Two years in the making, the new UVU intramural fields were open for competition on Sept. 17. The debut was met with praise and criticism.
“All the players love the fields,” said intramural coordinator Jen Berrett. “They love playing on the turf; I’ve received a lot of positive feedback.”
There are four 80-yard fields in the new complex, and they are just the beginning of what could become a second UVU campus. New classrooms have already been announced but there have been discussions on expanding the intramural aspect of the Geneva land. Two years ago, UVU announced the acquisition of 100 acres of land where Geneva Steel used to reside, and the final outcome of what will be built on that land is becoming clearer.
“Hopefully we will get more facilities like softball fields and sand volleyball pits,” said Berrett. “It’s been talked about so far, but I know there will be classrooms out there.”
Vince Otoupal, the school’s athletic director was unable to confirm the intramural expansion plans but acknowledged that there are big plans in store for that area.
“First of all the fields are awesome,” said Otoupal. “They will make the UVU campus even better. UVU would love to expand as a community into that space. I think we will all look forward to when that might happen.”
Within the last month, more plans have been announced for the UVU Geneva site. There will be more classrooms as well as residential and commercial areas.
The turf fields may be the nicest intramural fields in the state, but the surroundings have some catching up to do. Currently there are no working bathrooms, running water, or a parking lot. That should all change before the fall flag football season ends in the first week of November.
“We were told by the contractors that the parking lot would be finished by the 24th of September,” said Berrett. “Obviously that’s passed and we are hoping that it will be finished any day now.”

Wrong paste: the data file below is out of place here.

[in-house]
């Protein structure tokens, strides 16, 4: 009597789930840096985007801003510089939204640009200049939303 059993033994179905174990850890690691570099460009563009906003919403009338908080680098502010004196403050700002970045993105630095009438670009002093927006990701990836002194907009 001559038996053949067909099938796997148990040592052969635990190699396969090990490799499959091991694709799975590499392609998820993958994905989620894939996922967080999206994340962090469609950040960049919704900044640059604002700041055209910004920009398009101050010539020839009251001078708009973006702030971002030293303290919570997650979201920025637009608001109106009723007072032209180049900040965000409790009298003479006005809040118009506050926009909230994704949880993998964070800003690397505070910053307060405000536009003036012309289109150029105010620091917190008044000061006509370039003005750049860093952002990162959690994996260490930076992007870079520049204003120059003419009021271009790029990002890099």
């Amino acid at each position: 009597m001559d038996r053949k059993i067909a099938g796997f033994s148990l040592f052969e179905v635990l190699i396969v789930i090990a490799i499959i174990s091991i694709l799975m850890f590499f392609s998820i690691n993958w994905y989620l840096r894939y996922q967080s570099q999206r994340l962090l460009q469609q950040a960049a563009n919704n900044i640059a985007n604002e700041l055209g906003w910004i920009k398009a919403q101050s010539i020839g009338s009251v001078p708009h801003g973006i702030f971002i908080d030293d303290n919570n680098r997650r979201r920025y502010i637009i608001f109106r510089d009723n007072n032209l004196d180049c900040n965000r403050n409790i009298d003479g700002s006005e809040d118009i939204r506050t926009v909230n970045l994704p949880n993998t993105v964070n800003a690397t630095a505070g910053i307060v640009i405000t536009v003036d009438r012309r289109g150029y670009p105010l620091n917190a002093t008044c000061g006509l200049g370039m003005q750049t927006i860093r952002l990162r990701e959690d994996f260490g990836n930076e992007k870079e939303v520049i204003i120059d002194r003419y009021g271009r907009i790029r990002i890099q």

Another complaint some players and students have voiced concerning the new fields is the lack of drinking fountains.
“There is water in the bathroom facility,” said Berrett. “It’s not quite finished but there is access to water.”
Once the complex is complete, water fountains should be added and students will be able to enjoy all of the amenities they expected when the construction of the fields was announced.
Also, the use of the intramural fields will remain specifically designated for intramural sports. Some students have feared that these fields will soon become practice fields for the school’s NCAA teams, but there are no plans to do that. That could change down the road, but it’s currently off the table.
“Right now the fields are only used for intramural and club sports,” said Berrett.
Club teams will use the fields for games and practice, but that won’t interfere with the intramural leagues. Some of the club teams aren’t happy about the move, specifically the rugby teams.
“I hate them,” said rugby club president Jordan Petersen. “Research has shown that turf fields cause more injuries, which I’ve experienced playing rugby on turf fields.
The rugby team doesn’t have a choice and neither do the students. The new fields are here to stay. Many of the students’ frustrations are out of the school’s hands and all aspects of the fields should be finished before the semester ends.